Considering that I write time travel romances, I also like to read them. Same goes for other types of paranormal romance – shifters, fae, vampires, witches, other worlds, psychic powers, etc. My favorites almost always involve a main character who is initially unaware of his/her paranormal abilities or nature, or who comes into these abilities in the beginning of the book and must learn how to use this special nature or power. But one problem I have with many of these books is that these characters believe too easily. They learn something about themselves that no reasonable person would easily accept, then boom! Hey, I’m a vampire, that’s great (or sucks), and off the story goes, no problem.
I can suspend disbelief to accept, for the time I’m reading, that there are such things as vampies, werewolves, fairies, or time travel. But when a character with no previous experience, no reason to believe, suddenly finds he/she is one of the above and is almost immediately accepting of that fact – well, that’s a little harder to swallow.
The characters believe too easily, and in doing so, are less believable to me.
One book I recently read where this was handled well was Grave New Day, an urban fantasy by Lina Gardiner. Jess, the main character, is a vampire – but she’s been one for a long time, so it makes sense that she’s with the program. What she finds unbelievable is meeting her human partner, John – who’d died in the previous installment of the series. He’s not a vampire – in Gardiner’s world, vampires can sense each other – but he seems to have some superhuman abilities he lacked before. Add to this the fact that he can’t remember who he is or how he came to wake in a mysterious, underground crypt, and the only understandable course is for Jess to be suspicious. John gradually discovers who he is, but the harder one to convince is Jess, and it takes her over halfway through the book before she believes.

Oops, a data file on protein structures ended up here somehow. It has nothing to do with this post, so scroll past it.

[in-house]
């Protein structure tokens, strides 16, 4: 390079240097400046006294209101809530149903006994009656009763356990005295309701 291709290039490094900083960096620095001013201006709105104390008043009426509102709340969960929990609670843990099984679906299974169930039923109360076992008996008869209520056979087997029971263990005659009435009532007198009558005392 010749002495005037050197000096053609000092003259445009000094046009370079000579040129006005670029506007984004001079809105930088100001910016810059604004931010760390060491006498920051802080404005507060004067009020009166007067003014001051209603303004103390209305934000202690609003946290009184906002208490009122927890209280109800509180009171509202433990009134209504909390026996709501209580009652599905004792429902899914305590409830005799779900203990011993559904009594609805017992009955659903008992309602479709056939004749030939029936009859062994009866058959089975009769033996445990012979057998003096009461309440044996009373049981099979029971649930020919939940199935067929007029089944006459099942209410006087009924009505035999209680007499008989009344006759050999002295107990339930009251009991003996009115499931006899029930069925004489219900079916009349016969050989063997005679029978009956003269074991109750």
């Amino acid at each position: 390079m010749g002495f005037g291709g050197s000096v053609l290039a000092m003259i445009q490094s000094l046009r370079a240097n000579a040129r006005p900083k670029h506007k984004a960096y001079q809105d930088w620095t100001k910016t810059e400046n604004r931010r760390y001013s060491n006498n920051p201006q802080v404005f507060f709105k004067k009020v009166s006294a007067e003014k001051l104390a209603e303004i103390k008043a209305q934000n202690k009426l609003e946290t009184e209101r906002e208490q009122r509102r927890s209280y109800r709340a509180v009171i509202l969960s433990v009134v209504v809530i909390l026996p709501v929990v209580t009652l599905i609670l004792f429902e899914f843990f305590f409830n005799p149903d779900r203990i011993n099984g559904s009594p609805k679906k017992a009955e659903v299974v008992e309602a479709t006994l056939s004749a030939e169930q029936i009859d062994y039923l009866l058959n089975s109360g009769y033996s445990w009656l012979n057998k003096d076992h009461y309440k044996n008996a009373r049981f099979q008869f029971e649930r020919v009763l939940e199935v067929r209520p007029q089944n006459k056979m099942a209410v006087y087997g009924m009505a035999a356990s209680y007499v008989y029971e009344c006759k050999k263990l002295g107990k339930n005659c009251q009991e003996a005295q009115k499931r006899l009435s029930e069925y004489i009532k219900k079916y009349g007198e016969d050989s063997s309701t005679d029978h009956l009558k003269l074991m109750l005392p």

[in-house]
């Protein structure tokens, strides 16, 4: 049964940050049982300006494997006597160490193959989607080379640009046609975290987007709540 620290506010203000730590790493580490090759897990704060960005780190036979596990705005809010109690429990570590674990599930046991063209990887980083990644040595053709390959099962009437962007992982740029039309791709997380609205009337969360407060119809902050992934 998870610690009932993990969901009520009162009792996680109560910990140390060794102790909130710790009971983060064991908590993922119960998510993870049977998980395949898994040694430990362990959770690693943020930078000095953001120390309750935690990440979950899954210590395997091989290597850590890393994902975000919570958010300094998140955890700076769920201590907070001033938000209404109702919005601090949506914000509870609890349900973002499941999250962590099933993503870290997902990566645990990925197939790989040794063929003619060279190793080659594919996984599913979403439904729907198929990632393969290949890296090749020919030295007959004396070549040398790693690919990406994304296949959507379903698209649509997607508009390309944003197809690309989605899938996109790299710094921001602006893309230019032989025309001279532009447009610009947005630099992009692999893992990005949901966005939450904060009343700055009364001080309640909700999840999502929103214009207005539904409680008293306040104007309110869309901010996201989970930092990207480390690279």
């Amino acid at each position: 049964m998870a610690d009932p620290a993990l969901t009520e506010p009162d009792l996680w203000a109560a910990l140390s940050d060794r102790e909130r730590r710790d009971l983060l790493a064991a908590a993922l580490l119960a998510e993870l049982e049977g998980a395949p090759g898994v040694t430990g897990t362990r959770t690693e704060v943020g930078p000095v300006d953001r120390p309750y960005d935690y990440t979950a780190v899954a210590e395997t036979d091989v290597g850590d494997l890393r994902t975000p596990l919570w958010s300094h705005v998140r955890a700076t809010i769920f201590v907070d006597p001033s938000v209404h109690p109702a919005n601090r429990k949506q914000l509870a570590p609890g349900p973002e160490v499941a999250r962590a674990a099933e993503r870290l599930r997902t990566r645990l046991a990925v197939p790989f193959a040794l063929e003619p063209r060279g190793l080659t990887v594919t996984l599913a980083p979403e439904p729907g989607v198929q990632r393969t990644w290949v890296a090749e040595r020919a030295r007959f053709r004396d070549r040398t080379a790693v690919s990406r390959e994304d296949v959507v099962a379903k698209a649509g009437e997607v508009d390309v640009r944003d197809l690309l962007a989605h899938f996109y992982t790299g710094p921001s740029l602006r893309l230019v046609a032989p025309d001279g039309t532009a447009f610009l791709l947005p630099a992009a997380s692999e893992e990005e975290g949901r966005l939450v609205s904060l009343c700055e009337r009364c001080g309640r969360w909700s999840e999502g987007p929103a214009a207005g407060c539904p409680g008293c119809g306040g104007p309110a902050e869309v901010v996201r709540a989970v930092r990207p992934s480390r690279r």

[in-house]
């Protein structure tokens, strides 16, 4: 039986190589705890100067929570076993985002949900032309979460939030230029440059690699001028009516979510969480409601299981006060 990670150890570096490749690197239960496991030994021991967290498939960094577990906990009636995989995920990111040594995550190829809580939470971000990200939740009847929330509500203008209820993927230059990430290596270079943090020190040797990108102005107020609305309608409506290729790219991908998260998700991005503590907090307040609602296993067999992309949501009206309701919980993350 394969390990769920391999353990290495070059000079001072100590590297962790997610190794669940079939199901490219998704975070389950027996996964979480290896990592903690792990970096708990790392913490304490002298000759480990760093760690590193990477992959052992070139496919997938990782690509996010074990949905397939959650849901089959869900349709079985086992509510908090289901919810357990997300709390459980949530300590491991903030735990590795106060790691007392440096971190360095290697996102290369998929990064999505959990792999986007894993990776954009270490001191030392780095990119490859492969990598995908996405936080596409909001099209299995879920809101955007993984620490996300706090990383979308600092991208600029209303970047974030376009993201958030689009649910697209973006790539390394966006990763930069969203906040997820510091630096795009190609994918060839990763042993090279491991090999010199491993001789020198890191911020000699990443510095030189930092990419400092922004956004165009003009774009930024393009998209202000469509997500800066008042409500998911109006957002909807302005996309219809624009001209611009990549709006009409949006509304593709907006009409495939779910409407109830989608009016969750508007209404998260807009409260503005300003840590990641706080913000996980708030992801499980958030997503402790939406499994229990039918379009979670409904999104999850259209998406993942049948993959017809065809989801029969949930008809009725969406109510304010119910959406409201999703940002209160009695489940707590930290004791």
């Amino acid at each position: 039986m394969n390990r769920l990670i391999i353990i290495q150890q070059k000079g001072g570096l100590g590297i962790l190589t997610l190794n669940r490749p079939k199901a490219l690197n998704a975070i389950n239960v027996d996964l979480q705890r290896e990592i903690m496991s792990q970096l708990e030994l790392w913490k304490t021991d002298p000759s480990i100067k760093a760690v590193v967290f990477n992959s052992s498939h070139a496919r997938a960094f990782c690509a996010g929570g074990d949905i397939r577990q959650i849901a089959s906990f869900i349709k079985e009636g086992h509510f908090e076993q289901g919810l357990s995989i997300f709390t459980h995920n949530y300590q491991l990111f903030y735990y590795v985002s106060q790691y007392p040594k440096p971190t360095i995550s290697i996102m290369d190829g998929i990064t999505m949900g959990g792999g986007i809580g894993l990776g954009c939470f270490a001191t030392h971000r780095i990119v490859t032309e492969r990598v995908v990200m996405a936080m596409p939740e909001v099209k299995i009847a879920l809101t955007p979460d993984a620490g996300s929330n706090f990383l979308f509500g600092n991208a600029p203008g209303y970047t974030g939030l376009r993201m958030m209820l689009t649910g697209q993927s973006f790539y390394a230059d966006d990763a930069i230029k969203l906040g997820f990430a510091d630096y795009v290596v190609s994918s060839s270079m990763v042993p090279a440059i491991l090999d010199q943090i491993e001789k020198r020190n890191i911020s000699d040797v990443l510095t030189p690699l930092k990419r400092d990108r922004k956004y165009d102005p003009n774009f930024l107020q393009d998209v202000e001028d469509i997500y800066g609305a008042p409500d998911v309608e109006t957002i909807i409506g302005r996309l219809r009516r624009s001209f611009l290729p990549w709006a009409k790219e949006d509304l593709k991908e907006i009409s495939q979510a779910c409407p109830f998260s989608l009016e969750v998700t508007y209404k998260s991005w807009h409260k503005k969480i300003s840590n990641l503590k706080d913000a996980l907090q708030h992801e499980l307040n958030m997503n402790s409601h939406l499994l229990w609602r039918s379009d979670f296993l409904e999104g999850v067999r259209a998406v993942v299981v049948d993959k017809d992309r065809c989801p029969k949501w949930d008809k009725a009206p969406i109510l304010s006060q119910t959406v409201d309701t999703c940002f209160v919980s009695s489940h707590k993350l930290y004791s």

In my upcoming time travel book, Time’s Enemy, main character Tony gains the ability to psychically travel in time after nearly dying in an accident. For the first few chapters, he’s convinced his trip to ancient Mayan times and being sacrificed was nothing more than a hallucination or a bad dream. Even when he travels back two years within his own life, he has trouble believing. Not until he finds the Saturn Society, a group of other time-travelers, does he begin to believe, as he develops the ability to control his travels.
If you read paranormal romance, fantasy or science fictions books dealing with the unbelievable, do you find that many characters believe too easily, and does it bother you? Or is it okay, as long as the story’s otherwise believable and entertaining?
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